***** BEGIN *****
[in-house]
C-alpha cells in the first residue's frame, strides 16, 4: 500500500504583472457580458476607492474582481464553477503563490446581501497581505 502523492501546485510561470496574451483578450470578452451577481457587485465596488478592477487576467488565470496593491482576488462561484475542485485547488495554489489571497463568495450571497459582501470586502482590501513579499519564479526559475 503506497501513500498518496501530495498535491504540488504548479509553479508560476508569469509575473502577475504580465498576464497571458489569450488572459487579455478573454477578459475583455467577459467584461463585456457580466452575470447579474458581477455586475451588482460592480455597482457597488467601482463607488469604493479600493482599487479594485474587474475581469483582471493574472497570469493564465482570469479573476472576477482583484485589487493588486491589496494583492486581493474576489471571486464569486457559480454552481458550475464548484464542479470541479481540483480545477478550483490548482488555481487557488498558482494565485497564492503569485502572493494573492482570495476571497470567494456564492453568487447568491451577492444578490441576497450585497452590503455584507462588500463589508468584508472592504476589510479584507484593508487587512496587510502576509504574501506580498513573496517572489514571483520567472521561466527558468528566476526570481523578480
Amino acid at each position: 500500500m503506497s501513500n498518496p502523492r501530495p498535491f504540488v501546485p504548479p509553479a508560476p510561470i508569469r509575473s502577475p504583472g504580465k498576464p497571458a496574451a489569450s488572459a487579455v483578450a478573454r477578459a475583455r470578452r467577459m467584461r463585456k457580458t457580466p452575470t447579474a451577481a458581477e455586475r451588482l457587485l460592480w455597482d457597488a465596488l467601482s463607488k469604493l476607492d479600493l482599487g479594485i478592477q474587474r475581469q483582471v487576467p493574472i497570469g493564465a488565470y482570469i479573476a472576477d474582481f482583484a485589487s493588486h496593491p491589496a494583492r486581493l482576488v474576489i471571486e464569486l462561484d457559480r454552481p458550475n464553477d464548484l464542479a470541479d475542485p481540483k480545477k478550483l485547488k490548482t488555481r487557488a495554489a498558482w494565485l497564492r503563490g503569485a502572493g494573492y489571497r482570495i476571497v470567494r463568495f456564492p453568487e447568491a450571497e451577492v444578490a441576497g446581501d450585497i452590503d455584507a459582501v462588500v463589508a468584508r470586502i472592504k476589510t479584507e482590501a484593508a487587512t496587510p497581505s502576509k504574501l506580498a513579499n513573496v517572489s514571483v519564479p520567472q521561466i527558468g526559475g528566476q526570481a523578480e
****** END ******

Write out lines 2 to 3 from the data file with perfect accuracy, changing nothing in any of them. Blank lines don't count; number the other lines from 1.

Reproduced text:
C-alpha cells in the first residue's frame, strides 16, 4: 500500500504583472457580458476607492474582481464553477503563490446581501497581505 502523492501546485510561470496574451483578450470578452451577481457587485465596488478592477487576467488565470496593491482576488462561484475542485485547488495554489489571497463568495450571497459582501470586502482590501513579499519564479526559475 503506497501513500498518496501530495498535491504540488504548479509553479508560476508569469509575473502577475504580465498576464497571458489569450488572459487579455478573454477578459475583455467577459467584461463585456457580466452575470447579474458581477455586475451588482460592480455597482457597488467601482463607488469604493479600493482599487479594485474587474475581469483582471493574472497570469493564465482570469479573476472576477482583484485589487493588486491589496494583492486581493474576489471571486464569486457559480454552481458550475464548484464542479470541479481540483480545477478550483490548482488555481487557488498558482494565485497564492503569485502572493494573492482570495476571497470567494456564492453568487447568491451577492444578490441576497450585497452590503455584507462588500463589508468584508472592504476589510479584507484593508487587512496587510502576509504574501506580498513573496517572489514571483520567472521561466527558468528566476526570481523578480
Amino acid at each position: 500500500m503506497s501513500n498518496p502523492r501530495p498535491f504540488v501546485p504548479p509553479a508560476p510561470i508569469r509575473s502577475p504583472g504580465k498576464p497571458a496574451a489569450s488572459a487579455v483578450a478573454r477578459a475583455r470578452r467577459m467584461r463585456k457580458t457580466p452575470t447579474a451577481a458581477e455586475r451588482l457587485l460592480w455597482d457597488a465596488l467601482s463607488k469604493l476607492d479600493l482599487g479594485i478592477q474587474r475581469q483582471v487576467p493574472i497570469g493564465a488565470y482570469i479573476a472576477d474582481f482583484a485589487s493588486h496593491p491589496a494583492r486581493l482576488v474576489i471571486e464569486l462561484d457559480r454552481p458550475n464553477d464548484l464542479a470541479d475542485p481540483k480545477k478550483l485547488k490548482t488555481r487557488a495554489a498558482w494565485l497564492r503563490g503569485a502572493g494573492y489571497r482570495i476571497v470567494r463568495f456564492p453568487e447568491a450571497e451577492v444578490a441576497g446581501d450585497i452590503d455584507a459582501v462588500v463589508a468584508r470586502i472592504k476589510t479584507e482590501a484593508a487587512t496587510p497581505s502576509k504574501l506580498a513579499n513573496v517572489s514571483v519564479p520567472q521561466i527558468g526559475g528566476q526570481a523578480e